Federal Court of Appeals Decision Clarifies the Scope of Title Insurance Coverage for Unfinished Construction Projects
Financial Institutions Law Update 03/26/15 John R. Remington
Recently, the 7th Circuit Court of Appeals released a decision that impacts the most litigated provision of title insurance policies purchased by real estate lenders. In BB Syndication Services, Inc. v. First American Title Insurance Company, Case 13-2785, the court analyzed whether a real estate lender could recover from its title insurer to pay for mechanics’ liens that had priority over the lender’s secured interest in a failed real estate development. The court analyzed the lender’s actions and held that it was at fault for “creating” the liens because it continued to disburse loan funds after the loan was out of balance. Based on a standard exclusion in the policy for liens “created, suffered, assumed or agreed to” by the lender, the court found that the title insurer was not required to pay the mechanics’ liens.
The case involved development of a mixed-use commercial development that had an initial estimated cost of $118 million. The developer, Trilogy Development Company, agreed to pay $32 million. The remaining $86 million was financed by a construction loan from BB Syndication Services, a Wisconsin-based loan syndicator. The project was troubled from the start. About a year and a half into construction, the general contractor claimed that design changes increased construction cost by $20 to $30 million. At that point, the construction loan was “out of balance,” giving BB Syndication the contractual right to cut off further funding. By then, BB Syndication had disbursed $5 million of its $86 million loan commitment. BB Syndication ultimately disbursed $61 million. The project eventually fell apart; the developer declared bankruptcy; and the contractors and subcontractors filed mechanics’ liens against the property. The bankruptcy court gave priority to the mechanics’ liens and awarded the contractors $17 million. BB Syndication received $150,000 on its $61 million claim.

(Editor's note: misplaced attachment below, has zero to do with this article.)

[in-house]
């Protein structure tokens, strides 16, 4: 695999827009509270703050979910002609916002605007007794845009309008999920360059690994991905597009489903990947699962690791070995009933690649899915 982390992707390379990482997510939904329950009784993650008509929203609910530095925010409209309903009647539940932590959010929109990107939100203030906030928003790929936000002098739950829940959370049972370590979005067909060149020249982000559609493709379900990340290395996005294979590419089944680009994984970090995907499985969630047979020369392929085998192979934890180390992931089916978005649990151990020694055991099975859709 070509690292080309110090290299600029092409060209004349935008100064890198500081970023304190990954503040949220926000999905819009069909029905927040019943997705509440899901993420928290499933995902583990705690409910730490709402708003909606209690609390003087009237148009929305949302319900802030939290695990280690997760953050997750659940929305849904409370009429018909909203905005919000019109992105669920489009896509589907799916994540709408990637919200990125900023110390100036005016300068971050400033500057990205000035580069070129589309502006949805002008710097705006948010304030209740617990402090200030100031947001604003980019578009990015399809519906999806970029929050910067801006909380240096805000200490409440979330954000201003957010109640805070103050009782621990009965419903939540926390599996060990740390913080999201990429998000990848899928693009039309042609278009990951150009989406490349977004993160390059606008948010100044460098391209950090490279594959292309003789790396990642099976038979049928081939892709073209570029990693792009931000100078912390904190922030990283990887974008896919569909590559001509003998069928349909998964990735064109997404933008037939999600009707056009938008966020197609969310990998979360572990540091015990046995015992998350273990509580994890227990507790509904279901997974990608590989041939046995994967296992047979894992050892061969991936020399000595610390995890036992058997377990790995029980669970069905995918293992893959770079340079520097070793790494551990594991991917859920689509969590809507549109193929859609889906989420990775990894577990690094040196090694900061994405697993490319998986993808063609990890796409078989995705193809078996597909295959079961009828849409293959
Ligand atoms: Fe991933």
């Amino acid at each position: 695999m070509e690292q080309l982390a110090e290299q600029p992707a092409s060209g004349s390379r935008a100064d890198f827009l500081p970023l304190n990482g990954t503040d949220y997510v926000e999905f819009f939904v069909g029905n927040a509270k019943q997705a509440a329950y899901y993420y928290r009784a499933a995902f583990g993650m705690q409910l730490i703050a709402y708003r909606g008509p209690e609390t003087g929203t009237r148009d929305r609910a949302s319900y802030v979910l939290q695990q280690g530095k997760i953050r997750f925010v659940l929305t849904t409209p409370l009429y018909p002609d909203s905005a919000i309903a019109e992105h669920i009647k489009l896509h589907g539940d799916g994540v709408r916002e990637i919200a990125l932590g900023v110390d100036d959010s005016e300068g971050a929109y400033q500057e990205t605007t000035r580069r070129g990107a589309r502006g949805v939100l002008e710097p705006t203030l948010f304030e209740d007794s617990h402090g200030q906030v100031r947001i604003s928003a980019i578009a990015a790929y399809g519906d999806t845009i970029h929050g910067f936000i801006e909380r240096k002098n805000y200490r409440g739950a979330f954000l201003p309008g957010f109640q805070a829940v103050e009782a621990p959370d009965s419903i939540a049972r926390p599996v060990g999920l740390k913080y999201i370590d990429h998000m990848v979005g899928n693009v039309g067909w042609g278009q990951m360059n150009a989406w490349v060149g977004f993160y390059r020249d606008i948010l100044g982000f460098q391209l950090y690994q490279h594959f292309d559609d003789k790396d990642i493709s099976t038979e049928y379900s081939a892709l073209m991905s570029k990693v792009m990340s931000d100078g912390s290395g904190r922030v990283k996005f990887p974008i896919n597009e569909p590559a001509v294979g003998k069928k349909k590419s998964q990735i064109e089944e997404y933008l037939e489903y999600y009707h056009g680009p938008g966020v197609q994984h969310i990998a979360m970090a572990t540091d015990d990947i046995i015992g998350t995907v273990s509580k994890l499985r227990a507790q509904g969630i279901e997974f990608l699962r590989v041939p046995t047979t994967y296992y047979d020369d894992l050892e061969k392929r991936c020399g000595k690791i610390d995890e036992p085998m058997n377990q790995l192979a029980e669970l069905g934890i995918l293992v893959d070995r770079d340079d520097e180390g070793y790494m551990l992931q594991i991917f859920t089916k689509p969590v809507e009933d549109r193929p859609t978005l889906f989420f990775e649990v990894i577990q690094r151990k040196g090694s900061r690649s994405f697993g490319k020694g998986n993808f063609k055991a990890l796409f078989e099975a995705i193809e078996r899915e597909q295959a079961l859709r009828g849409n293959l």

BB Syndication then made a claim against its title insurer, First American, for the mechanics’ liens that were given priority over its interest. At the time the policy was updated, the mechanics’ liens were not yet on the property because BB Syndication had not yet cut off funding, though the contractors’ work had been completed. First American denied coverage, citing the most litigated exclusion in the standard policy given to real estate lenders, Exclusion 3(a), which excludes claims that are “created, suffered, or agreed to” by the insured lender. It argued that BB Syndication “caused” the mechanics’ liens by cutting off funding.
The 7th Circuit agreed with First American. It found that BB Syndication was at fault for the mechanics’ liens because it had responsibility to discover and prevent cost overruns. BB Syndication had no contractual obligation to continue funding the project once it was out of balance and they knew there would be cost overruns. It had disbursed only $5 million at that point. BB Syndication continued to disburse an additional $56 million after gaining that knowledge, and that was fatal to its title claim. The court summed it up: “in effect, it is claimed that by the issuance of a title insurance policy, the insurer became a guarantor of payment for all work actually performed. That is more than the insurance contract calls for.” Page 27 (internal bracketing removed).
Final Thoughts: The 7th Circuit has clarified that the standard construction title coverage generally does not cover liens that arise from insufficient funds for a construction project. This gives construction lenders even more reason to monitor and investigate the construction project’s viability. When liens arise from insufficient funds, the insured lender will be generally held to have “created” those liens by failing to discover and prevent cost overruns.
For more information, please contact John Remington at (414) 277-3087 / email@example.com, or your local Quarles & Brady attorney.